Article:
In the early 90s, hip-hop thrived on super-talented crews that eventually spawned individual solo artist megastars. Whether it was Redman stealing the show from his soon-to-be-split-up Hit Squad brethren on EPMD’s “Headbanger;” or Bustah Rhymes setting off the LONS (Leaders of the New School) craze after his dungeon dragon-laden verse on A Tribe Called Quest’s “Scenario;” or even Method Man having his own self-titled song be the second single from Wu-Tang Clan’s “Enter the Wu-tang: 36 Chambers” album; it seemed like hip-hop groups were a movement unto themselves, and the brightest stars of these respective camps went on to move, according to the music industry, the most important thing of all- units.
One such army of artists which never really reached its expected commercial peak was the California collective known as Hieroglyphics. Their movement, spearheaded by the Souls of Mischief hit record “93′ Till Infinity,” allowed another member of their camp to reintroduce himself- Del the Funky Homosapien. By now, most people know Del either from his Deltron 3030 collaborations with Dan the Automator or from his role in the short-lived hybrid band The Gorillaz. What many fail to realize is that by the time each of these roles earned him critical acclaim, Del had already been star, most notably as a result the classic lyrical jibes he made about wack emcees on his second LP, No Need for Alarm.
There was a time, and it was not all that long ago (about 7-8 years ago), when hardcore hip-hop was in heavy rotation on BET. That was before the machine (Viacom) snatched up the station and transformed it into the cookie-cutter format we now see today. In 93′, on Rap City’s Top 10, one song held the number 1 position for many consecutive weeks: Del’s “Catch a Bad One.” The video managed to depict a much darker side and more hardcore side of Del, one which wasn’t present on his first album “I Wish My Brother George Was here.” Over lo-fi chopped drums and a deep bass-driven organ groove, Del quips, “You gotta be eliminated, the way I demonstrate it/ you hate it, but still I am the greatest/ Like a boxer, I’ma knock your socks off/ nowhere to run to, exits are blocked off/ steadily I’m dissing men, I hope you’re listening/ brothers like my flow, others ride my jock like a bicycle but I’m psycho/ fools tried to play me like Tyco/ gots to pull the rifleâ€¦.” Thus it was made clear from the album’s first single and video, wack emcees weren’t safe. Del was taking heads.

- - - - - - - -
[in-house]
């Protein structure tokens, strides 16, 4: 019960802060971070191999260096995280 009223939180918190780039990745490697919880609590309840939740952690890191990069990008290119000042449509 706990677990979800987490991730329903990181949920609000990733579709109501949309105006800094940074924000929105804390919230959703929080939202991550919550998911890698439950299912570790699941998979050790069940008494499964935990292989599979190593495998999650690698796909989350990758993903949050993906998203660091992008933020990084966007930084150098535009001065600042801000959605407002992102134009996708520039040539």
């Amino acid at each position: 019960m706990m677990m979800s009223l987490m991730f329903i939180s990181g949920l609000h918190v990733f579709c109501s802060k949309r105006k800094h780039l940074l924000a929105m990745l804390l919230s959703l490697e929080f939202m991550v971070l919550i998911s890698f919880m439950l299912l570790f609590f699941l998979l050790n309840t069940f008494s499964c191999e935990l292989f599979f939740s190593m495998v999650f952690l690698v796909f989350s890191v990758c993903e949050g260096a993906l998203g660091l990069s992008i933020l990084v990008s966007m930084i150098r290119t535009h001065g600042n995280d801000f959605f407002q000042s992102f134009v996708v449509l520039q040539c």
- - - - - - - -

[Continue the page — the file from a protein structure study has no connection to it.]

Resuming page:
And he makes that point to an even greater degree on the self-produced and appropriately titled cut “Wack M.C.’s,” where he rhymes over a jazzy bass guitar loop and short trumpet samples that chime during the hook that flatly states, “Wack emcees, your time is up!” Over looped drums and another mellow bass groove, “Boo Boo Heads” finds Del waxing poetics about shady females, while “Worldwide” is classic material with a hardcore drum break, rapid piano loop, and Del trading battle-ready verses with his Hieroglyphics brethren. Over the harpish guitar strums of “Wrong Place,” Del, in his characteristic off-beat flow, rhymes: “Damn I hate cops, I need to bust they chops/ always getting props for the niggas they pop/ I smoke weed, get weeded cuz I need it/ too calm my nerves before a pig get bleeded.” Indeed, an aggressive stance taken in a then post- Ice-T “Cop Killer” world. But then again, Del’s never been one to hold his tongue.
Nearly twelve years since its release, “No Need for Alarm” needs to be looked at for what it was. Specifically, it was a breakout album by an artist in a camp that probably saw the writing on the wall. Unlike ATCQ and Wu-Tang, the major labels would never give Hieroglyphics the push it needed to truly leave its mark on the world. But in 93′, the hip-hop community was still somewhat a community to itself, and in true school circles, “No Need for Alarm” was a seminal recording which pre-dated and eventually spawned an entire generation of underground rappers with off-beat flows talking about how they’d “lyrically assassinateâ€¦.” every wack emcee that stepped in their path. The production is dark, yet refreshingly jazzy, truly a relic of an era much missed, but not forgotten. And while Del may have moved on to do some more culturally enriched music, fans of the looped breakbeat era will always remember when Del the Funky Homosapien’s “Catch a Bad One” was in heavy rotation, and we all thought we’d chill from 93 till.